I. MARY HAD BEEN GROWING IN LOVE. At first what joy it was to her to sit at the Master's feet; then when her brother came back, her joy and gratitude were overwhelming. She had good grounds for her love; and at last, with a fine impulse, she pours out her choicest gift at His feet. How many years had it been kept, too precious to be used!

II. MARY'S LOVE WAS HOLY. She had grown at His feet, and learned by His teaching. Now she could sit there no longer, she must render her tribute. To know what and how to give is one of the last achievements of good manners, one of the most delicate of tasks, and when successfully done, one of the most gracious of acts. It is also one of the greatest victories of the soul to properly receive a gift. Christ does not put by her gift. It is Judas who interferes now; and with his beggarly economics brings in the dirty scales of this world. "Let her alone," said Christ, "she has done well." Why? Because her whole soul was in it, and when the whole soul is in anything arithmetic has nought to do with it. When a little child offers its caresses to some cold-blooded woman, "There, there, there," she says, "you have kissed me once, that'll do." So the little mouth is put back, and the little heart chilled. Yes: it will do for her, for a second kiss wasted on that icicle would freeze the heart from which it came.

III. MARY'S GIFT CAME LAST. She had been contemplative, had heard His word, sat at His feet, and last, not first, came the spikenard. Because this passion flower was rooted in the heart and conscience and intellect of the woman, Christ rebuked Judas. Of all things in the house, these are the saddest — greetings where no friendship is, honeyed words which everybody gets, the same welcome for every fool, everybody's hand shaken alike. These things are hateful. But when the fair water lily, rising from the very bottom of the pool, deep rooted, slow climbing, at last reaches the light, and bursts forth into glory, Christ loves the flowers. Conclusion: What about the three hundred pence? The chances are that those who give to beggars do it without much heart interest; but to kiss those sacred feet, what were three hundred pounds! What has money to do here? Listen to the justification, "I am going to die: there will be no more chance for her. These are flowers thrown on My grave."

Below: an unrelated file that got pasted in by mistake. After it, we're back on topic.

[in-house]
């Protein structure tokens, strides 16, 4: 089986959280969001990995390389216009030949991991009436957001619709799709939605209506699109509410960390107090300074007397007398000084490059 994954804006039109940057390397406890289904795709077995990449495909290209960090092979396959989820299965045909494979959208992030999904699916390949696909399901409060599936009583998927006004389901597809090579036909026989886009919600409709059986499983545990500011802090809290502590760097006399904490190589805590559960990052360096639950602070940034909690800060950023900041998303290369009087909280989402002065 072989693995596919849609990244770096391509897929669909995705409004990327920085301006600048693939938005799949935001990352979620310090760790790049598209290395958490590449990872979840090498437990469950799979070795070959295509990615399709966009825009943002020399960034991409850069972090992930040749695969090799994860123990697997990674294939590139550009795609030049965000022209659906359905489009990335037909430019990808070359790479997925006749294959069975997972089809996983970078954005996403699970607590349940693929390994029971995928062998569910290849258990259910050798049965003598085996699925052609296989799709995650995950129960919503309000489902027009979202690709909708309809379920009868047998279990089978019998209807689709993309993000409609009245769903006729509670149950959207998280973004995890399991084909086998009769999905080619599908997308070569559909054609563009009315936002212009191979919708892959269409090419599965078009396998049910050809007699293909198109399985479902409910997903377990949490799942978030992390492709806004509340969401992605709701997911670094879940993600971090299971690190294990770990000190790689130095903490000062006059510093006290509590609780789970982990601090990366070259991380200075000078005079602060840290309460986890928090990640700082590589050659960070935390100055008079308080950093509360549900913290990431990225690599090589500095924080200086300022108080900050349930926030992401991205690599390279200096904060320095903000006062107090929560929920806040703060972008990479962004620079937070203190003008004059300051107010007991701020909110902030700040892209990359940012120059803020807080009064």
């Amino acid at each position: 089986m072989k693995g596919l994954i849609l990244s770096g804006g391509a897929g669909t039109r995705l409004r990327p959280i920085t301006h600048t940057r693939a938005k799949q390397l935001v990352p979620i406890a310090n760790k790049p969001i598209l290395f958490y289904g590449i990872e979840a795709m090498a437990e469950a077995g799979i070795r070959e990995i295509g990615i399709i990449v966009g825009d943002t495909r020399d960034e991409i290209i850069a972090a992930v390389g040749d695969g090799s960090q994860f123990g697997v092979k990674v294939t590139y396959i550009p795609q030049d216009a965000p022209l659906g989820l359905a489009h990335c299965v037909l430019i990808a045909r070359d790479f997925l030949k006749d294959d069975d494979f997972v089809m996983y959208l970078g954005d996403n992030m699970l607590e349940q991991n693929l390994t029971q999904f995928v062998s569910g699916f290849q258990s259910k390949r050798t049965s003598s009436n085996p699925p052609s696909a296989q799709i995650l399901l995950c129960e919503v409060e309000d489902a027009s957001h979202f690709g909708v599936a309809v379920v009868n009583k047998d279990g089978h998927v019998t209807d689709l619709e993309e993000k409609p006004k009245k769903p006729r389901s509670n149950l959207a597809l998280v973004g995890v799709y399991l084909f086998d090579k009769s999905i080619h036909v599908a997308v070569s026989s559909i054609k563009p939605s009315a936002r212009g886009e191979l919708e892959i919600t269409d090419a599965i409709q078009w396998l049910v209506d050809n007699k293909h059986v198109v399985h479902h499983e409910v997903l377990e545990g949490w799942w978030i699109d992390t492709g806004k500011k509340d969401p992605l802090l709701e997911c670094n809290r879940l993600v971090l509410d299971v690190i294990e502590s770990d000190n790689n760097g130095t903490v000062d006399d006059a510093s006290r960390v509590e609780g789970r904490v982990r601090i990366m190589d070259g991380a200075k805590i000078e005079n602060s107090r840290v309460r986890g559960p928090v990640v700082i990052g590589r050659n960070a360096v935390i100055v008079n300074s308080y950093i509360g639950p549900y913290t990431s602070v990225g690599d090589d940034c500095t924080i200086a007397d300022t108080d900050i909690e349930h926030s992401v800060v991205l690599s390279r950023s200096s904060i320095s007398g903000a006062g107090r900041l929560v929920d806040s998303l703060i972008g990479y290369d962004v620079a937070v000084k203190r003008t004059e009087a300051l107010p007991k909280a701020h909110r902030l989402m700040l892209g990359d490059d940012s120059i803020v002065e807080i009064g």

(G. Dawson, M. A.)


1. He looked forward to it. It was never absent from His mind. Here it emerges in a scene, the last apparently that could have suggested it.

2. He looked forward to a life above it, and Mary's act was grateful as revealing a love over which death had no power.

3. He had a pleasant view provided Him in regard to it. How cheered He must have been by this act with the cross imminent, and amid the murmuring and unbelief of His friends.


1. The timeliness of service. A word spoken, an act done in season, how good it is I There is a time to speak and to be silent, to work and to be still. We need to pray for wisdom.

2. Christ's recognition of our service. He knows what we do, and accepts the service, however trifling, because of the motive.

3. Christ's defence of freedom in our service.

4. Christ's loving construction to quicken our service.

(J. Duthie.)

The poor always ye have with you.
Clerical World.
This word extorted by the rapacity of Judas teaches us that poverty has its claims upon us which we must not neglect. From our definition of "the poor" we exclude the systematic idler and professional beggar. The claims of the real poor are based on —

I. THE POSSESSIONS OF A COMMON NATURE. "The rich and the poor the Lord is the Maker," etc. A community of nature should —

1. Awaken interest.

2. Stimulate sympathy.

II. THE RELATIONS OF HUMAN SOCIETY. St. Paul's imagery of the body and the members (1 Corinthians 12:14-22) will illustrate this. The poor have their place in the social economy, and cannot be safely neglected.


1. The Church is a body of which Christ is the Head.

2. The Church is indebted to the poor for some of the brightest testimonies to the power of Divine grace. It owes a debt in return.

IV. THE SANCTIONS OF HOLY WRIT. (Deuteronomy 15:11; Leviticus 23:22; 1 Samuel 2:7; Job 29:11-13; Psalm 41:1; Psalm 48:10; Proverbs 14:31; Proverbs 17:5; Proverbs 20:2; Proverbs 21:31; Isaiah 25:4; Isaiah 58:7; Daniel 4:27; Matthew 19:21; Matthew 25:36; James 2:14-16). The Bible is thus the poor man's book.